Garmin’s migration of activities from MotionBased [MB] to Garmin Connect [GC] began o/a 04/8/09. I noted migration of activities from my digest April, 13th, with 14 rides having been migrated. To date, 54 activities have been migrated. Earlier today, it was 46. The migration of my activities seem frozen between 04/15 & 04/24, while the records migrated remained at 32. Garmin Connect officials assured me this was not unusual. I have 451 records. At this rate, completion will take about a year. That’s a year before GC supports my Garmin Edge 305. In the meantime, I am to continue uploading to MB, which seems to exacerbate the process. Anyway, it makes me wonder. Patience is still a virtue…
In this case a RANS Citi CF. First, I think I have to give my overall impression of a Citi [and CFs in general] ride and then the unique aspects of my build. There are few Citi [or RANS] single speed builds. I’ll do my best in this review.
I was fortunate to have ridden a RANS Fusion CF in Morton, Illinois last July following RAGBRAI. The fun of riding it inspired me to buy a Citi. I think there is a special feeling of control and responsiveness that’s unique to a crank forward bike. It tracks really well. The long wheelbase ensures a comfortable ride and with big low-pressure tires, a lot of road rumble vanishes.
Sometime between 11:00 a.m. tomorrow and Tuesday COB, that’s what is [a drive train] to happen to my RANS Citi CF. That, plus the items I listed earlier. I have a BROL friend [patmando] who expects his RANS Street CF on Tuesday also. And then there is Andy, another BROL friend [ajelliottjr] who get his 2009 Black Catrike Expedition, dubbed Onyx. Andy is excited and has a blog to tell the world about it. His Expedition is black like my Catrike 700, a.k.a. Silk.
I think this week is going to be a happy time for many. CONGRATS to all the new cycle owners!!!
You may know that frames built for fixed gear or single speed bikes have horizontal dropouts. What is one to do if their frame has vertical dropouts [like my Citi]? The magic given us by White Industries provides a solution to that problem, without having to buy a new frame. White Industries says:
Eric’s Eccentric ENO line of hubs are made specifically for bikes with vertical dropouts. The majority of bicycle frames made today are made with vertical dropouts, however, converting the frame to a single speed presents the problem of how to tension the chain. Chain tension with vertical frames can be addressed three ways by using a chain tensioner, using an eccentric bottom bracket, or with our eccentric ENO. The eccentric ENO is an easy, clean, and simple to use answer to the problem. The eccentric rear hub allows the rider to adjust the chain tension by simply rotating the elliptical axle ends up and back in the dropouts. As the hub rotates back the chain is pulled into tension. The eccentric ENO is available in two models: Eric’s Eccentric ENO and Eric’s Eccentric Disc ENO. The Eccentric ENO is a flip/flop design fixed/free. The disc model is ISO standard six bolt on non drive side and freewheel compatible on drive side. We recommend running the eccentric disc ENO with the eccentric caliper mount adaptor featured below. Made in the USA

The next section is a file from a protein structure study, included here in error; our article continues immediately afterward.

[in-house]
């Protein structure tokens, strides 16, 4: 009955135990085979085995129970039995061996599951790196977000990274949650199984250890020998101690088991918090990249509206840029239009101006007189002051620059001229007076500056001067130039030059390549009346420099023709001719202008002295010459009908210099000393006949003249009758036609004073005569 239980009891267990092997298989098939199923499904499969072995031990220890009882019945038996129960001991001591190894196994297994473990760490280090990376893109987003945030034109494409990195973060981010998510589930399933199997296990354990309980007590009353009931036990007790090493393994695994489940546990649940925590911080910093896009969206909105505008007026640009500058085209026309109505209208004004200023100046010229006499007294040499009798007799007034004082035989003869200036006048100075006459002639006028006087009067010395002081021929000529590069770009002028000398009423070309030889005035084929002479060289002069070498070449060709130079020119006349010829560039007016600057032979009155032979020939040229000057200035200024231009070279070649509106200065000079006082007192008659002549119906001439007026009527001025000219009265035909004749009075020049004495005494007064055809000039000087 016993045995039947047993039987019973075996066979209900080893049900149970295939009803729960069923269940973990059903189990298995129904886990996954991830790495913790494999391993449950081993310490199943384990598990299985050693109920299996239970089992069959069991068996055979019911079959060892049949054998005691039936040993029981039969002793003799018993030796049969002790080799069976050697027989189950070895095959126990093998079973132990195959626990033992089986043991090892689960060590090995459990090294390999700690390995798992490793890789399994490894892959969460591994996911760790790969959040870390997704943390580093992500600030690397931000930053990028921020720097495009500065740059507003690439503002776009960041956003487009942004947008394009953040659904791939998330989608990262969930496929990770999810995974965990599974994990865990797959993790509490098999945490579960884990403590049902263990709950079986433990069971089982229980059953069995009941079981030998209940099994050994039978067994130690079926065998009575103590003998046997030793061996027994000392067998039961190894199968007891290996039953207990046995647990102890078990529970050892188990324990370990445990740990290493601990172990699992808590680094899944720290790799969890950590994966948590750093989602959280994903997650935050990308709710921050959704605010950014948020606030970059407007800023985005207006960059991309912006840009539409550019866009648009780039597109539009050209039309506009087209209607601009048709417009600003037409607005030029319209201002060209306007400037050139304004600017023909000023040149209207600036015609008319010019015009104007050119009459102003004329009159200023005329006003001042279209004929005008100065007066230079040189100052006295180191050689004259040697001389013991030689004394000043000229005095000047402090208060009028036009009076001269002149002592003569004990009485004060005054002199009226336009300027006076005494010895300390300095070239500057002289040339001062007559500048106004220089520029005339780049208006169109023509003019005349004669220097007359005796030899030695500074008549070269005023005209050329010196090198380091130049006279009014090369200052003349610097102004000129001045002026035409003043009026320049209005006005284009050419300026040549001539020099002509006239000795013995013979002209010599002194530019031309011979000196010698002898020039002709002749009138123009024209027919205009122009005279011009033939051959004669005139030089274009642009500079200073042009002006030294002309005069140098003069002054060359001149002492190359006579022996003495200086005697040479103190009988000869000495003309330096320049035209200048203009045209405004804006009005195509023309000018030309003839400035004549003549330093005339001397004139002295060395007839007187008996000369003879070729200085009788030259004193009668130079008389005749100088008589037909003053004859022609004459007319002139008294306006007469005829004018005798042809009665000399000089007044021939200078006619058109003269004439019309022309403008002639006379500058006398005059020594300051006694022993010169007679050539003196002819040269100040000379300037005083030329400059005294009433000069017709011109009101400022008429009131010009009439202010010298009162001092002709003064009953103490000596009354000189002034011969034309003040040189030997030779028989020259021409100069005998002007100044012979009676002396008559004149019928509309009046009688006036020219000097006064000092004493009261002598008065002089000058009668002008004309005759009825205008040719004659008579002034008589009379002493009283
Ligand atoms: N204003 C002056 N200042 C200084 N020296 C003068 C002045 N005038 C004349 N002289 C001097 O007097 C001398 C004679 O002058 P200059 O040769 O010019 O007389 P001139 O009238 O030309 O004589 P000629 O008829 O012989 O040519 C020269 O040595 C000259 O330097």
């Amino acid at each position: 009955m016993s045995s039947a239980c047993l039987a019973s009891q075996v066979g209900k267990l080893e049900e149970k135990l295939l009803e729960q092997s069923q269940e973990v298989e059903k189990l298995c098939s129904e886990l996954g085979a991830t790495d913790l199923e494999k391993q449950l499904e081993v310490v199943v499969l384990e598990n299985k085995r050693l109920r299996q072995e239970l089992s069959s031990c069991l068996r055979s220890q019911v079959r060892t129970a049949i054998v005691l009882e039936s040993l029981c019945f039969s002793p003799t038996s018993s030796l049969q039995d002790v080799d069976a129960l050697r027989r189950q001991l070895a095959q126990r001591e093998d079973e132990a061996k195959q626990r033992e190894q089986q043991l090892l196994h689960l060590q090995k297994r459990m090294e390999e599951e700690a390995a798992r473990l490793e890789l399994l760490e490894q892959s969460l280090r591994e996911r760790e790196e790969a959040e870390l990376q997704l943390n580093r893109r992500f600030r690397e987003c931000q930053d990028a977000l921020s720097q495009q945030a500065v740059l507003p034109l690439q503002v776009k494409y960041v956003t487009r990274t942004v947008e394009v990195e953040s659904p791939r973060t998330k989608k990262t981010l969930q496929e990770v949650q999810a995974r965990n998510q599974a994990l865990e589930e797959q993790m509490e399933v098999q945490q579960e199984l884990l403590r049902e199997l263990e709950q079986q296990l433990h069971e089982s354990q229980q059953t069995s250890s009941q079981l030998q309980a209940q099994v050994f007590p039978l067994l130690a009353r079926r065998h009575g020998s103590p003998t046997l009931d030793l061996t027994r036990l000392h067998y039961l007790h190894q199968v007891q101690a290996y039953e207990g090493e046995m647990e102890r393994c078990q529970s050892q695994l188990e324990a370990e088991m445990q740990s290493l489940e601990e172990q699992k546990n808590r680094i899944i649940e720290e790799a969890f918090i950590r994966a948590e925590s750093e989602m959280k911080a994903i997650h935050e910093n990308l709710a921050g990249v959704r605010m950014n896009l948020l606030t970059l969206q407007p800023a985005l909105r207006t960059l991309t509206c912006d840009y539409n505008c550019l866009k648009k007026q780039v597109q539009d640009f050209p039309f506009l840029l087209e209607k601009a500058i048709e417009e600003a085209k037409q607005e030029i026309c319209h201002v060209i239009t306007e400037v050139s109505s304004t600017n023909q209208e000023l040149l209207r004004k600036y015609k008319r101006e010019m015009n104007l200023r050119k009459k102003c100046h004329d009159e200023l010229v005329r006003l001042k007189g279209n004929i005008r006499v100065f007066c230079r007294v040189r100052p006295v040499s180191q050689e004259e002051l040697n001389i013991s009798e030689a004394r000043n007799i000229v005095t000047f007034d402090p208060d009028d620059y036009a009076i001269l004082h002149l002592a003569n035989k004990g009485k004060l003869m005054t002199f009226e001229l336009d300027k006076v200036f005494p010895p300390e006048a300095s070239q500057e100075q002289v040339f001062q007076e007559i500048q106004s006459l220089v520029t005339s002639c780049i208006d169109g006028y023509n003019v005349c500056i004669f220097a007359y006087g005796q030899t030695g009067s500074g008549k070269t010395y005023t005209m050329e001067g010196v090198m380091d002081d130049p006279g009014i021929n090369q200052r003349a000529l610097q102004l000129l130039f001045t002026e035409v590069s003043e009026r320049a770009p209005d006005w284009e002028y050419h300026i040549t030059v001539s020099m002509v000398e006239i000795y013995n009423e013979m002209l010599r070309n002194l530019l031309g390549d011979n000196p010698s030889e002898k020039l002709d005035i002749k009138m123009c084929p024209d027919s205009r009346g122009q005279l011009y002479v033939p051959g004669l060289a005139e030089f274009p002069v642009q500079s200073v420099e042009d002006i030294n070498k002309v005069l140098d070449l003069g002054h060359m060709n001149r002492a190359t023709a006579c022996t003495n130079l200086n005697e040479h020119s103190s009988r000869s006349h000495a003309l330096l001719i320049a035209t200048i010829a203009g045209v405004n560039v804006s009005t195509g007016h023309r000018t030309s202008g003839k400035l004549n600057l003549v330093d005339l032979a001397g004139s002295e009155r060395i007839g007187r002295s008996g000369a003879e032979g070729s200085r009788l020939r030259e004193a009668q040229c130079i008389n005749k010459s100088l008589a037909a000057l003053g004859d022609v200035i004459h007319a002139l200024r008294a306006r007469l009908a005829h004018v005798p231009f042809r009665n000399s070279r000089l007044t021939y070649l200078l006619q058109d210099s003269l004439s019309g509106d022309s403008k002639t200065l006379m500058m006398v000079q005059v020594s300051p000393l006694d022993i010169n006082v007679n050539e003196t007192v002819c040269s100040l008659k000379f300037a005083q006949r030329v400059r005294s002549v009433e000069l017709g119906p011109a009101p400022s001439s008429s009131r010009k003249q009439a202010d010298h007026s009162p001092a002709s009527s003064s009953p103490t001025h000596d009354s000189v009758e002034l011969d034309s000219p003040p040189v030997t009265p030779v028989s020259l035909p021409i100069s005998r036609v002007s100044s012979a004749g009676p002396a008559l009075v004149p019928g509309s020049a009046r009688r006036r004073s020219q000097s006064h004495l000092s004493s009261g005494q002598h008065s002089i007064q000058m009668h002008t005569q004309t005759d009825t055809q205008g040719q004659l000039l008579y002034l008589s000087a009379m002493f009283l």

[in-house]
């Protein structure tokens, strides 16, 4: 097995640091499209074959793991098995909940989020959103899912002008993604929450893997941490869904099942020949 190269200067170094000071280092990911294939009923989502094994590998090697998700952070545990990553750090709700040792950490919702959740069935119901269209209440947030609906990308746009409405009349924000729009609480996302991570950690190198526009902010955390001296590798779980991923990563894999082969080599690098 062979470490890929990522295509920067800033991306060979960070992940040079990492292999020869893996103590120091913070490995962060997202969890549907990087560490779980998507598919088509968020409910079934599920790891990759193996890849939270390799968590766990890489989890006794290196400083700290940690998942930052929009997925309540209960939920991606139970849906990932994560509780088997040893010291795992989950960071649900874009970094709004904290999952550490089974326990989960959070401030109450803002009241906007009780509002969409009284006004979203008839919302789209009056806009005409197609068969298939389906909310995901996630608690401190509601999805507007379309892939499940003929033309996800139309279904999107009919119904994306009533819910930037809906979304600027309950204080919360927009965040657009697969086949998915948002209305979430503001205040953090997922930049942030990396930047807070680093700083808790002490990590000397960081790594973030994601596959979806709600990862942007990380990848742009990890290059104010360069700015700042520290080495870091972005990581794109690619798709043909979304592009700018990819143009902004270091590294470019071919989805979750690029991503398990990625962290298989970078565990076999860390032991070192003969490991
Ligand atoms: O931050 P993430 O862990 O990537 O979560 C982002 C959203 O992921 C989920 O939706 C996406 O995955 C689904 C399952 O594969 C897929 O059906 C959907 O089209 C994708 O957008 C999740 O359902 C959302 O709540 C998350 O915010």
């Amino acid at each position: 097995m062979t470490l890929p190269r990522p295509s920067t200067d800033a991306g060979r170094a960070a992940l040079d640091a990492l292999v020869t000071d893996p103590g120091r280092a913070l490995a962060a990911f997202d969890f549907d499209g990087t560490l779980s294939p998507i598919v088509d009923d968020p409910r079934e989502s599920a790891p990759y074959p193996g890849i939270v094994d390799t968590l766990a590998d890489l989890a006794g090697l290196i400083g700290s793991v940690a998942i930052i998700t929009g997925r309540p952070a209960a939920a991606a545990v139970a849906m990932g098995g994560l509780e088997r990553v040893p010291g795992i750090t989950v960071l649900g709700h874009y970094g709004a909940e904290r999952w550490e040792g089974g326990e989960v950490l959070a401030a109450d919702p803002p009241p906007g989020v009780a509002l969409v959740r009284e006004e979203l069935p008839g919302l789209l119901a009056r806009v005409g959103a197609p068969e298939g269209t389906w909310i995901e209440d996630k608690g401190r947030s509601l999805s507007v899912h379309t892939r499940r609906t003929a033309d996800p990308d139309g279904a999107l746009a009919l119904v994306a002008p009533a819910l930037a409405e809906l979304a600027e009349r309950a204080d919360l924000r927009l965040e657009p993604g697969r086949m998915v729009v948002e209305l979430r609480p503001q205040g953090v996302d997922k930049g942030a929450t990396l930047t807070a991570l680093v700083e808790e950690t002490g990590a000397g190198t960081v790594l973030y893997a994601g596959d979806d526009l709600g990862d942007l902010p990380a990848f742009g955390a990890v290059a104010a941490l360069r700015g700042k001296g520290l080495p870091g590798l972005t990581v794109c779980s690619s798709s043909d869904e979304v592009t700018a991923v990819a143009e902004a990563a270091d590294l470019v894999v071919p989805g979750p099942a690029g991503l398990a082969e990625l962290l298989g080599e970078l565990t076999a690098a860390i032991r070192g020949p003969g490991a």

It is because of the ENO magic that I reconsidered my former plan for a Shimano Alfine hub and decided to go for a lighter, less expensive drive setup. I have a cleaner solution, plus, as a single speed, this bike will take me back to memories of my youth. In addition, I get to ride a fixed gear bicycle for the first time.
As mentioned earlier, Faye has a date. A date with my LBS to complete her build. The next pictures of this bike, will be of her with all of her regalia.
A date for her build to be finished. Today at 4:00 p.m. EDT, I’m to deliver her to my LBS for the following:
Bottom bracket installed
Cranks & chain ring installed
lube and torque nuts & bolts as needed
front & rear brake cables installed
lube and torque nuts & bolts as needed
This deliver is being made in anticipation that I could get her back early next week, maybe even Monday, 04/27 more likely Tuesday, 04/28. I certainly look forward to a wrap on this and commencing the riding phase.
This will be my first single speed since I was a child and we didn’t call them single speeds back then. When I flip-flop the rear wheel, it will be my first fixed gear ride. I’ll be riding a “fixie.” Here are articles about fixed gear cycling and equipment by Sheldon Brown. Crank Forward Message Board threads.
Now, not only do I need to give overall impressions of the Citi Crank forward, but also its suitability to be ridden as a single-speed and fixie. I think the journey will be interesting. Please stay tuned…